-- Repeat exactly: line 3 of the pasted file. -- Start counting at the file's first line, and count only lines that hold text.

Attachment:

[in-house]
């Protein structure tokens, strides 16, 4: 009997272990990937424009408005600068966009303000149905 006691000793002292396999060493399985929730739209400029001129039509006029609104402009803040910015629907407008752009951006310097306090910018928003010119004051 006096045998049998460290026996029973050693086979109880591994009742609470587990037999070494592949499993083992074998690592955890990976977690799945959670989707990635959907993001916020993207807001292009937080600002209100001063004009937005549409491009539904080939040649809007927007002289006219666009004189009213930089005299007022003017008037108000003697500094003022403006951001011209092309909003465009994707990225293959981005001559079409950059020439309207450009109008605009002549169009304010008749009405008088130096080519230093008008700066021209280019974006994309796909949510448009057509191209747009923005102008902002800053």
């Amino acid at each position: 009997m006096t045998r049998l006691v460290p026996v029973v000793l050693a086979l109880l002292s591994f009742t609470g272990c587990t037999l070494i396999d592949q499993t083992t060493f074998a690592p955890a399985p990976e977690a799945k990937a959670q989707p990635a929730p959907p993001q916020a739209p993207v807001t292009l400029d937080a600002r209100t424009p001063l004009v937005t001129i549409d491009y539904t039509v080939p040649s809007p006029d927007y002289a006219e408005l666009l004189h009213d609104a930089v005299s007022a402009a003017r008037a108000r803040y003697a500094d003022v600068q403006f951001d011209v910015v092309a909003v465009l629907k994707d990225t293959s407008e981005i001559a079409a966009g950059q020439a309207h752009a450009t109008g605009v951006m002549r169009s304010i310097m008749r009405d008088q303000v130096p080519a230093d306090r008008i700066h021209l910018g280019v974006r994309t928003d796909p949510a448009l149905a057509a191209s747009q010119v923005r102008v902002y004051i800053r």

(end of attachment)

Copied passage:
């Amino acid at each position: 009997m006096t045998r049998l006691v460290p026996v029973v000793l050693a086979l109880l002292s591994f009742t609470g272990c587990t037999l070494i396999d592949q499993t083992t060493f074998a690592p955890a399985p990976e977690a799945k990937a959670q989707p990635a929730p959907p993001q916020a739209p993207v807001t292009l400029d937080a600002r209100t424009p001063l004009v937005t001129i549409d491009y539904t039509v080939p040649s809007p006029d927007y002289a006219e408005l666009l004189h009213d609104a930089v005299s007022a402009a003017r008037a108000r803040y003697a500094d003022v600068q403006f951001d011209v910015v092309a909003v465009l629907k994707d990225t293959s407008e981005i001559a079409a966009g950059q020439a309207h752009a450009t109008g605009v951006m002549r169009s304010i310097m008749r009405d008088q303000v130096p080519a230093d306090r008008i700066h021209l910018g280019v974006r994309t928003d796909p949510a448009l149905a057509a191209s747009q010119v923005r102008v902002y004051i800053r």